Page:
You Don’t Need it Now

I wish I could be more like my friends who know how to really shop well. They buy clothes for next year at the end of each season; they glean name-brand ski jackets and gear for ridiculously low prices because it’s the end of the season. My friend advises me to go to the sporting goods store to check out the end-of-season sales because spring clothing already fills the racks.

I do. I can’t believe it. Beautiful things for low, low, low prices. I buy the cutest little winter coat for one daughter, and it’s something like 80% off!

I’m not very good at thinking about what I’ll need later. I’m not very good at gleaning end-of-season.

But there’s a principle I’m learning here: sometimes you gather up easily–and what costs you little–those lessons and truths from God that you don’t need right now, but you’ll need later. Everything that’s happening right now might not be about right now.

It might be about the future. It might be about something you’ll need later.

I keep that in mind when I’m not sure what’s happening or what I’m supposed to do with the things I’m learning or thinking about. Maybe it’s just something to glean easily for later.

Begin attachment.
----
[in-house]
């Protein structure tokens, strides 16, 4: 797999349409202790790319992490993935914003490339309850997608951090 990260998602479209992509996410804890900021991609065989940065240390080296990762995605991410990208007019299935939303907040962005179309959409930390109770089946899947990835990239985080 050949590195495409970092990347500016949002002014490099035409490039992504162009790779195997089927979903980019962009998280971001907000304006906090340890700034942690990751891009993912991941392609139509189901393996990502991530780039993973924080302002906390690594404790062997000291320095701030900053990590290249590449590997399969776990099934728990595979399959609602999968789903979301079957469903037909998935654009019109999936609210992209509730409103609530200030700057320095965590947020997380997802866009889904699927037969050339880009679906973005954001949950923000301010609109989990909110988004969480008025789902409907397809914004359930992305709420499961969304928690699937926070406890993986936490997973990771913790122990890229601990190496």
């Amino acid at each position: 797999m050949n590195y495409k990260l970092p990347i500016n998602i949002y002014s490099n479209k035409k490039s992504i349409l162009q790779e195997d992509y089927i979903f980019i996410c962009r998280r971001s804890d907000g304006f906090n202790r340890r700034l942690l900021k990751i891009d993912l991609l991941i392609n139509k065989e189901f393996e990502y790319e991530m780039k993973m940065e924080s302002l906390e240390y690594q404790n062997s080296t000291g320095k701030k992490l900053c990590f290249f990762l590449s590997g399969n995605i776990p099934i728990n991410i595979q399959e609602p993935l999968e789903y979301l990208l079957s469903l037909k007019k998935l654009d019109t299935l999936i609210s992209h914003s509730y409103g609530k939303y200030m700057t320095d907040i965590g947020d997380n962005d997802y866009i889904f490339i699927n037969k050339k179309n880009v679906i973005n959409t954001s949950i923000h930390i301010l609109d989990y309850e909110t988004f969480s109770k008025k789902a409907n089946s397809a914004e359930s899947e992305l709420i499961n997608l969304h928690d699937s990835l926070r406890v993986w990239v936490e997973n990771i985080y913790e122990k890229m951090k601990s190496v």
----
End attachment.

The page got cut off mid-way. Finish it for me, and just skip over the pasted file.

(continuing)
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To Want This More

Today I remember that King Solomon, when told by God in a dream that he could ask for whatever he wanted, asked not for wealth or longevity, but for wisdom.

Wisdom!

(And it wasn’t even wisdom for his own enjoyment. It was to govern others well.)

I imagine that God approaches and says, as recorded in 2 Chronicles 1:7: “Ask for whatever you want me to give you.”

I will give you anything. Just say the word, and it’s yours. 

What would we say? What would the truest part of ourselves say?

I want the answer to be as wise as Solomon’s, but I know my own heart.

But I also know I can pray to want the right things.

Help me want the right things! Turn my eyes from worthless things! 

God shapes and directs a willing heart. I’m so thankful.